This was the first album I took over the main vocal duties, while Ralf mainly did some backups. He was adamant about me doing them on the new record. So along with doing the vocals on the album, I also had to write the lyrics. I had written lyrics for some of the songs on previous albums, but this was also the first album for which I had to write all the lyrics. The only theme the lyrics carry is that they are all dark. This album has a recurring theme since several songs deal with the concept of sleep. Some are about actual sleep in the literal sense but also slumber as eternal sleep and nightmare-induced somnambulism. Even though I touch on various specific topics, I write about them very vaguely. I purposely write them in such a way because I’ve always been a big fan of the lyrics being open to the listener’s interpretation. I enjoy the mystery behind it and letting people use their imagination about specific songs.
As far as the lyrics are concerned, I find inspiration from many different places. They could be from dreams, they could also be based on fiction or even non-fictional events, some are just random thoughts, and in the rare case, they could even be based on a movie. But as I stated earlier, I want the listener to come up with their conclusion about what the songs are about and what inspired the words in each specific track on the new record. Each piece is a separate entity. Each one has its characteristics. The music is always written first. Once each song has its basic form, the lyrics flow naturally. We pattern the lyrics to the music, not the other way around. We create music as a release to express ourselves, our creativity, our art, and our message. This is the music we’ve been listening to since the late 80s. It is a homage to those who came before us and those who will continue afterwards. Creating ‘REAL’ death metal is something we will always find inspiration in.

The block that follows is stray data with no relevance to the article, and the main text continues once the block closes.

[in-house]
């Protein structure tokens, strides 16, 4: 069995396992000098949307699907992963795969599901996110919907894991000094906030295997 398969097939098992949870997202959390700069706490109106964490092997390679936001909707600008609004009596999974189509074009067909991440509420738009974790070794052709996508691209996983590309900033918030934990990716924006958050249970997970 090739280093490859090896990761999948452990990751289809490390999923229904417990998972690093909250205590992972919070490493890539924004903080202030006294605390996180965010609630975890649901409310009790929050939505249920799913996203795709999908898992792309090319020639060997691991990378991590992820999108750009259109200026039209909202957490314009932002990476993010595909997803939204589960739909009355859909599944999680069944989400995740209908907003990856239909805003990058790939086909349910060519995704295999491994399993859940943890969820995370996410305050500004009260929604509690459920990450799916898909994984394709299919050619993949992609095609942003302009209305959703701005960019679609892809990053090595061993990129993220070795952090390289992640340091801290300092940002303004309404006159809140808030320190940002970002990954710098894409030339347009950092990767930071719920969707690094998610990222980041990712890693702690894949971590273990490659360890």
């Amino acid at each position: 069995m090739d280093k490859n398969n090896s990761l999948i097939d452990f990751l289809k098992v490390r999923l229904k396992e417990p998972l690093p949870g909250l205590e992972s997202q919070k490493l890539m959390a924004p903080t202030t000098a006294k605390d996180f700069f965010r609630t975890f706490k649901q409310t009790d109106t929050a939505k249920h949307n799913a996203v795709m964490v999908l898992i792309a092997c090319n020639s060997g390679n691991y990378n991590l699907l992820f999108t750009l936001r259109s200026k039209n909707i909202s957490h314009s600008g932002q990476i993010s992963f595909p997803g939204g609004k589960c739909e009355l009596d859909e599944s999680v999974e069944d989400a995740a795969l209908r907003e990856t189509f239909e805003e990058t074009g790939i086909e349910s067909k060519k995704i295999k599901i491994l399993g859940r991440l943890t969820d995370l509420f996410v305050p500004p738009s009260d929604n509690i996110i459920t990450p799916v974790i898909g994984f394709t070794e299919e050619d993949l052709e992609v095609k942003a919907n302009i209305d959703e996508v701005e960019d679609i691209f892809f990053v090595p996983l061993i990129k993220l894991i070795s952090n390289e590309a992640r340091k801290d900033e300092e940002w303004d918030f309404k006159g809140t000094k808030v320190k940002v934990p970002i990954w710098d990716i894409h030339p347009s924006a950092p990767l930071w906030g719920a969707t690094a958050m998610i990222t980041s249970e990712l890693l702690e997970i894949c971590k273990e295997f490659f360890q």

As a band, we all have our own beliefs. We rarely, if ever, find inspiration from ‘real world’ events. So from the ones you’ve mentioned, we are geared more towards the fantasy/escapism aspect. Some bands base their entire identity and lyrics on either gore or things of an occult nature. If it works for them, then that is great. There are enough bands out there doing that style. For us, it’s more about mystery, the unknown, fantasy worlds, desolate realms etc. We are all products of the 80s, so we grew up in an era where we were fascinated by movies like Conan The Barbarian, Clash Of The Titans, and Mad Max. Not to say that the films are depicted in the lyrics exactly, but certain films, as well as music and literature, shaped us at an early age, thus shaping what we would eventually create as adults. Performing music for me is an escape. It’s like taking a little voyage away from the real world just for a bit. To forget about all the problems in the world and live in the moment. That is why the lyrics for these compositions have to go hand in hand with that same escape. It’s all in the name of art and filling a void in the universe with something you’ve created that comes from the soul.